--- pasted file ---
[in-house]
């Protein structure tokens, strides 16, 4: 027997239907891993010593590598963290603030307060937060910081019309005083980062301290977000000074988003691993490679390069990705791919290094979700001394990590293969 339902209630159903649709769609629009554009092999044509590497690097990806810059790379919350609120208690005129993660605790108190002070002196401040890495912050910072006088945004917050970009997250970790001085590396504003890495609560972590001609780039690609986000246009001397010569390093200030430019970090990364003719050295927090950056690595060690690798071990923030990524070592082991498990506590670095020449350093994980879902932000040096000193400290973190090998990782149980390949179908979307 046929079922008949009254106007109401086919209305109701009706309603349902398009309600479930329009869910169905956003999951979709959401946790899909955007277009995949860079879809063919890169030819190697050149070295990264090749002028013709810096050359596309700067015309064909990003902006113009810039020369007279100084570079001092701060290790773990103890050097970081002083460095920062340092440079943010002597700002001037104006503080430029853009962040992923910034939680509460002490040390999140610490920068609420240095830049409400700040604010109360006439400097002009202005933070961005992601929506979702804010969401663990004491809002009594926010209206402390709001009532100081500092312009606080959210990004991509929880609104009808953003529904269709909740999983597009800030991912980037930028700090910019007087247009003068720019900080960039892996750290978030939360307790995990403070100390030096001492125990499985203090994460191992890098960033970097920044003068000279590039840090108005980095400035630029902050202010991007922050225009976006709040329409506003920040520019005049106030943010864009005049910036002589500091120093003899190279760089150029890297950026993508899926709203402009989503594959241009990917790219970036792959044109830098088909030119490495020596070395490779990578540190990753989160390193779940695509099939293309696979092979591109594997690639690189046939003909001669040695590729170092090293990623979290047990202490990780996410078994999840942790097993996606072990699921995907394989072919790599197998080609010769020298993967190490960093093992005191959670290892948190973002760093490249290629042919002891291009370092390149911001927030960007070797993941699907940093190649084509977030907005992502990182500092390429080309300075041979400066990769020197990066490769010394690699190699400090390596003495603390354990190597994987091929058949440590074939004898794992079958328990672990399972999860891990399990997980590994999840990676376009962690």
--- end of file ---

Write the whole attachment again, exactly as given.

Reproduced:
[in-house]
């Protein structure tokens, strides 16, 4: 027997239907891993010593590598963290603030307060937060910081019309005083980062301290977000000074988003691993490679390069990705791919290094979700001394990590293969 339902209630159903649709769609629009554009092999044509590497690097990806810059790379919350609120208690005129993660605790108190002070002196401040890495912050910072006088945004917050970009997250970790001085590396504003890495609560972590001609780039690609986000246009001397010569390093200030430019970090990364003719050295927090950056690595060690690798071990923030990524070592082991498990506590670095020449350093994980879902932000040096000193400290973190090998990782149980390949179908979307 046929079922008949009254106007109401086919209305109701009706309603349902398009309600479930329009869910169905956003999951979709959401946790899909955007277009995949860079879809063919890169030819190697050149070295990264090749002028013709810096050359596309700067015309064909990003902006113009810039020369007279100084570079001092701060290790773990103890050097970081002083460095920062340092440079943010002597700002001037104006503080430029853009962040992923910034939680509460002490040390999140610490920068609420240095830049409400700040604010109360006439400097002009202005933070961005992601929506979702804010969401663990004491809002009594926010209206402390709001009532100081500092312009606080959210990004991509929880609104009808953003529904269709909740999983597009800030991912980037930028700090910019007087247009003068720019900080960039892996750290978030939360307790995990403070100390030096001492125990499985203090994460191992890098960033970097920044003068000279590039840090108005980095400035630029902050202010991007922050225009976006709040329409506003920040520019005049106030943010864009005049910036002589500091120093003899190279760089150029890297950026993508899926709203402009989503594959241009990917790219970036792959044109830098088909030119490495020596070395490779990578540190990753989160390193779940695509099939293309696979092979591109594997690639690189046939003909001669040695590729170092090293990623979290047990202490990780996410078994999840942790097993996606072990699921995907394989072919790599197998080609010769020298993967190490960093093992005191959670290892948190973002760093490249290629042919002891291009370092390149911001927030960007070797993941699907940093190649084509977030907005992502990182500092390429080309300075041979400066990769020197990066490769010394690699190699400090390596003495603390354990190597994987091929058949440590074939004898794992079958328990672990399972999860891990399990997980590994999840990676376009962690």